No, I'm not talking about Quilt. :-)
This gentleman is a professor at the main college in my neck of the woods, and he presents a very Taubes-like discussion during USF's version of a professor "Meet and Greet". For some reason, my years of success with eating lower-carb paleo never convinced my mom, yet this guy did. Maybe it's because she's a nurse and he's got a Ph.D (even though her commentary on Doctors is usually less than favorable).
Anyway, what do you guys think of Dr. Diamond's presentation?
Bonus Question: Anyone know if there is a specific reason why Neurosurgeons "get it" and gen-pracs and actual dietary researchers are still totally flipping clueless?
My thoughts: If you have already seen Taubes' presentation or read Good Calories, Bad Calories you'll get the gist of the message.
Unlike Taubes, this study outright accuses the Pharmaceutical companies for taking Ancel Key's ball and running with it.
"Doctor David Diamond" sounds like a porn name.
Stoked this guy is a local, and I plan on reaching out to him to show him my fairly strict statistical data detailing activity, food, and weight as well as other biomarkers (resting pulse, waist and neck measurements), and the results in weightloss that I've had.
asked byJoshua_1 (21430)
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on March 14, 2012
at 03:49 AM
I thought this was a great lecture, especially the part where he discussed the financial interests of the panel that recommended the cholesterol levels where statins should be administered. I think all but one of the members accepted drug money, and one of them even owned stock in companies that made statins. Outrageous!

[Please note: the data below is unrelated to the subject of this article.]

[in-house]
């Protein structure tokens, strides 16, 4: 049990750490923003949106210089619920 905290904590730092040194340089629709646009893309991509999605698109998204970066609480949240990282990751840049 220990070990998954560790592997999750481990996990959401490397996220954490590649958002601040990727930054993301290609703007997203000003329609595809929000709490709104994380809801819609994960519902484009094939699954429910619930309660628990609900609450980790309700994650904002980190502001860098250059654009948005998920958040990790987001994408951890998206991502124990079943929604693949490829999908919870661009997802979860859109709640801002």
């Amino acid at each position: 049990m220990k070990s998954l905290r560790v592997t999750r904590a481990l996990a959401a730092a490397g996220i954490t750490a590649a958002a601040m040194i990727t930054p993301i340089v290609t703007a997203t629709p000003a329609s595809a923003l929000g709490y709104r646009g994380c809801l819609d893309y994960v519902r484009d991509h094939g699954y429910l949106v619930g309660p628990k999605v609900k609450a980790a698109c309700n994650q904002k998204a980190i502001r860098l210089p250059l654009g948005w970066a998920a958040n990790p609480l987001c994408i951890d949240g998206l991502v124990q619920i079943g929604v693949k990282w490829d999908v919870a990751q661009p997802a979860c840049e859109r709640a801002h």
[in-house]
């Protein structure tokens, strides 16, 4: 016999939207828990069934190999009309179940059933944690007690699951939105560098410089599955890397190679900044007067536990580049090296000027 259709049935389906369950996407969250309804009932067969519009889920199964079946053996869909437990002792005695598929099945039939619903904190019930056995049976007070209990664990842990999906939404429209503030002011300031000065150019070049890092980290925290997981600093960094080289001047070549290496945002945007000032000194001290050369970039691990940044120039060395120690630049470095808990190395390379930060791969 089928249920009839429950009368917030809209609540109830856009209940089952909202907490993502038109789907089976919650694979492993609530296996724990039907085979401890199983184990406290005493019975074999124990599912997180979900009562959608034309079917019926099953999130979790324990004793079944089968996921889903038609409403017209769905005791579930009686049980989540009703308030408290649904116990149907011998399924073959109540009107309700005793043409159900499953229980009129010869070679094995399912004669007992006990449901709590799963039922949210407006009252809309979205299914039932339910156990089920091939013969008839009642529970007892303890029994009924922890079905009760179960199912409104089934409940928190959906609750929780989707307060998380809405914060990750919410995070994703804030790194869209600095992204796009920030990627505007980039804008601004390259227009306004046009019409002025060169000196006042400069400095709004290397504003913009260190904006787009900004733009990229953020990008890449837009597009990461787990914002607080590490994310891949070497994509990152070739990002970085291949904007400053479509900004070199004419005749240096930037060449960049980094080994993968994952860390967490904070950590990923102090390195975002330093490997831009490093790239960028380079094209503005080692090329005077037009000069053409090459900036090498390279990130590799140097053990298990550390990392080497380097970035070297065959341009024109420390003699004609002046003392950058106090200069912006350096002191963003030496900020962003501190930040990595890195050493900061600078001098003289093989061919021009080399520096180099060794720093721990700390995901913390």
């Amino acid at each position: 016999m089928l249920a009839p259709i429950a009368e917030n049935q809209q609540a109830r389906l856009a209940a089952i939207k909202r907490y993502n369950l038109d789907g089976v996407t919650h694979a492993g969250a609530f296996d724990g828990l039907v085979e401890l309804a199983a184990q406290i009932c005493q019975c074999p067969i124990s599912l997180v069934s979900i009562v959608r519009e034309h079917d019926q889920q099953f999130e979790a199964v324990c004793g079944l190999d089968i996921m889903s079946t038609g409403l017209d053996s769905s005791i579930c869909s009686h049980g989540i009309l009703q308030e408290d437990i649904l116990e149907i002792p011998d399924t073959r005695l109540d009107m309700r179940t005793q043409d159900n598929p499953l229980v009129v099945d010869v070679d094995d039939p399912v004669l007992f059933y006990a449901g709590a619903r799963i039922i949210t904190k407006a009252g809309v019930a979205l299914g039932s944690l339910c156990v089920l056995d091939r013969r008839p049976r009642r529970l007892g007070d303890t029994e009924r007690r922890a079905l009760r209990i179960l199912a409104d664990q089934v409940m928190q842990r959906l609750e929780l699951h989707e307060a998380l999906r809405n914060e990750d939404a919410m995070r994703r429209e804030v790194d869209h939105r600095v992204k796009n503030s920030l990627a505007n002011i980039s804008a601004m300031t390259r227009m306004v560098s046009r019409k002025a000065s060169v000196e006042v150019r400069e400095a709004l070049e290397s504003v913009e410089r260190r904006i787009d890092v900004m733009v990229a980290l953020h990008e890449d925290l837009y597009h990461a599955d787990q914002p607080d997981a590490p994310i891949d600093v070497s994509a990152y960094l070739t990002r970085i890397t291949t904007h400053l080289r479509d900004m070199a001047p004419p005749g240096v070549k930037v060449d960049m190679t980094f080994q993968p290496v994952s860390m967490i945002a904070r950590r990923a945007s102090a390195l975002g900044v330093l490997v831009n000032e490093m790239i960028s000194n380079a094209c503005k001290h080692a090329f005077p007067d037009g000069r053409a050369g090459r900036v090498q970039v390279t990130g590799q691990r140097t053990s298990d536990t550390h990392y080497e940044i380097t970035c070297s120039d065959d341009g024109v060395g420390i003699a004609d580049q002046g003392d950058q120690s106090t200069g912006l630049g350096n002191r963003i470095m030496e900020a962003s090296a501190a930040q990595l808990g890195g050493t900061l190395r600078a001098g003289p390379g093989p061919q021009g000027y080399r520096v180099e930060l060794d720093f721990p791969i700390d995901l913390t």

Thanks for posting. I plan to go through it again.
BTW, with my own mother, I found that my own raving about paleo/primal living didn't have much of an obvious impact, but after playing her lots of podcasts (captive audience in the car), it must have sunk in. Now she's more successfully applied herself to this lifestyle than I have, and she's had great physical and mood improvements to show for it. (At 73, she has the figure of a supermodel, and more energy than her students in their 20s and 30s). So I think it just has something to do with it being hard for parents to hear any wisdom from their children. Perhaps it implies too much role reversal?
on June 08, 2012
at 11:07 PM
This is a total guess, but maybe it has something to do with the brain being largely made up of fat. Perhaps neurosurgeons recognize the important role that fats play in the health of our brain more than other types of docs. On the other hands, cardiologists (like dr. oz) are constantly exposed to disease-ridden fatty hearts and maybe this reinforces, for them, the idea that fat is the devil.
I know that dietary fat is totally different from the fat in your brain and in and around your other organs, but the association seems to make sense.